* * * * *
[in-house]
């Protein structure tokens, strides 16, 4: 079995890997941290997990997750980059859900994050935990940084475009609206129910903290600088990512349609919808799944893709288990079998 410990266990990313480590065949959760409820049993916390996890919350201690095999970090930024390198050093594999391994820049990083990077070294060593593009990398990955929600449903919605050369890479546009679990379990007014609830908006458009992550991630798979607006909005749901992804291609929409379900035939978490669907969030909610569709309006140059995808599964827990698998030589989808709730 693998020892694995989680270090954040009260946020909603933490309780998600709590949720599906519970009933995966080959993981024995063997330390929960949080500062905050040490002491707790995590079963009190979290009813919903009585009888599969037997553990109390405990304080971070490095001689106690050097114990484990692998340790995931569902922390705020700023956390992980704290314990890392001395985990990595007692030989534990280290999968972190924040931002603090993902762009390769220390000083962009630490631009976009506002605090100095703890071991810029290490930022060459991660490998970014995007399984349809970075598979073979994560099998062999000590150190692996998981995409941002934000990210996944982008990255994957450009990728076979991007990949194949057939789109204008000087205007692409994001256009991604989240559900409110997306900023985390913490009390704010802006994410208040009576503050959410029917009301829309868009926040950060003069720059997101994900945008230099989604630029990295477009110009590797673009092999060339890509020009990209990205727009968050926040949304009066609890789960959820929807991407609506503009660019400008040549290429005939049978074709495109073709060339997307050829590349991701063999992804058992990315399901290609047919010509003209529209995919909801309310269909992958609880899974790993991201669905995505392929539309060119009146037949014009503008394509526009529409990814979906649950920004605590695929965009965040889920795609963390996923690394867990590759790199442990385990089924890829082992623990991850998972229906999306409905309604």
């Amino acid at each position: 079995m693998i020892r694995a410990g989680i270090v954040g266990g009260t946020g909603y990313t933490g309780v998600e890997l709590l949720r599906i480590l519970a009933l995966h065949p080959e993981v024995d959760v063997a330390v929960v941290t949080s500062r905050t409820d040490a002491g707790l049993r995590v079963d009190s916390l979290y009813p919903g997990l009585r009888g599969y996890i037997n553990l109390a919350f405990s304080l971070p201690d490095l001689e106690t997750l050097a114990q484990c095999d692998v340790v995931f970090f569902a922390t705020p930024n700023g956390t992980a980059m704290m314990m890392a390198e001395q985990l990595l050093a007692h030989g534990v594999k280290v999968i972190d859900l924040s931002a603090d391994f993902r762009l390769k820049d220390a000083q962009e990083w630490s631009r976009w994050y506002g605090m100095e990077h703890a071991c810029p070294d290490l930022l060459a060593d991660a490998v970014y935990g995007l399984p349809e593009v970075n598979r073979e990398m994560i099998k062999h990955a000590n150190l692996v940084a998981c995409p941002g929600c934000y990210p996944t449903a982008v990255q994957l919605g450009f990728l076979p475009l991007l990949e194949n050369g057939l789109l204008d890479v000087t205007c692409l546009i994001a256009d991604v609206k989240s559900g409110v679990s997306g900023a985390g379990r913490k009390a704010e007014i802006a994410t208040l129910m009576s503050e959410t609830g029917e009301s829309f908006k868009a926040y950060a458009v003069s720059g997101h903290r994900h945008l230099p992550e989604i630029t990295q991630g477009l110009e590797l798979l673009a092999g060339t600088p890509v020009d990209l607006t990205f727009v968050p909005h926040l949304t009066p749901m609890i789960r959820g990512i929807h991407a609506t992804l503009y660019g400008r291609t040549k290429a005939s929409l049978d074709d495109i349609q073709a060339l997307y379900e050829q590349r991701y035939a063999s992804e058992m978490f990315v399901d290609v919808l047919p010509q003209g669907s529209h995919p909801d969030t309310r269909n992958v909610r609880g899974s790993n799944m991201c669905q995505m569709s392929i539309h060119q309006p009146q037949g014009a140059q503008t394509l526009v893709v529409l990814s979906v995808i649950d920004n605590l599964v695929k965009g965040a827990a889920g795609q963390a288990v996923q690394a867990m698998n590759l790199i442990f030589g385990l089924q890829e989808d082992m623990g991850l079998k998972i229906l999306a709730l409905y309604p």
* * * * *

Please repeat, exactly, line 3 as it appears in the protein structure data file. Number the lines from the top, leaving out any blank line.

């Amino acid at each position: 079995m693998i020892r694995a410990g989680i270090v954040g266990g009260t946020g909603y990313t933490g309780v998600e890997l709590l949720r599906i480590l519970a009933l995966h065949p080959e993981v024995d959760v063997a330390v929960v941290t949080s500062r905050t409820d040490a002491g707790l049993r995590v079963d009190s916390l979290y009813p919903g997990l009585r009888g599969y996890i037997n553990l109390a919350f405990s304080l971070p201690d490095l001689e106690t997750l050097a114990q484990c095999d692998v340790v995931f970090f569902a922390t705020p930024n700023g956390t992980a980059m704290m314990m890392a390198e001395q985990l990595l050093a007692h030989g534990v594999k280290v999968i972190d859900l924040s931002a603090d391994f993902r762009l390769k820049d220390a000083q962009e990083w630490s631009r976009w994050y506002g605090m100095e990077h703890a071991c810029p070294d290490l930022l060459a060593d991660a490998v970014y935990g995007l399984p349809e593009v970075n598979r073979e990398m994560i099998k062999h990955a000590n150190l692996v940084a998981c995409p941002g929600c934000y990210p996944t449903a982008v990255q994957l919605g450009f990728l076979p475009l991007l990949e194949n050369g057939l789109l204008d890479v000087t205007c692409l546009i994001a256009d991604v609206k989240s559900g409110v679990s997306g900023a985390g379990r913490k009390a704010e007014i802006a994410t208040l129910m009576s503050e959410t609830g029917e009301s829309f908006k868009a926040y950060a458009v003069s720059g997101h903290r994900h945008l230099p992550e989604i630029t990295q991630g477009l110009e590797l798979l673009a092999g060339t600088p890509v020009d990209l607006t990205f727009v968050p909005h926040l949304t009066p749901m609890i789960r959820g990512i929807h991407a609506t992804l503009y660019g400008r291609t040549k290429a005939s929409l049978d074709d495109i349609q073709a060339l997307y379900e050829q590349r991701y035939a063999s992804e058992m978490f990315v399901d290609v919808l047919p010509q003209g669907s529209h995919p909801d969030t309310r269909n992958v909610r609880g899974s790993n799944m991201c669905q995505m569709s392929i539309h060119q309006p009146q037949g014009a140059q503008t394509l526009v893709v529409l990814s979906v995808i649950d920004n605590l599964v695929k965009g965040a827990a889920g795609q963390a288990v996923q690394a867990m698998n590759l790199i442990f030589g385990l089924q890829e989808d082992m623990g991850l079998k998972i229906l999306a709730l409905y309604p």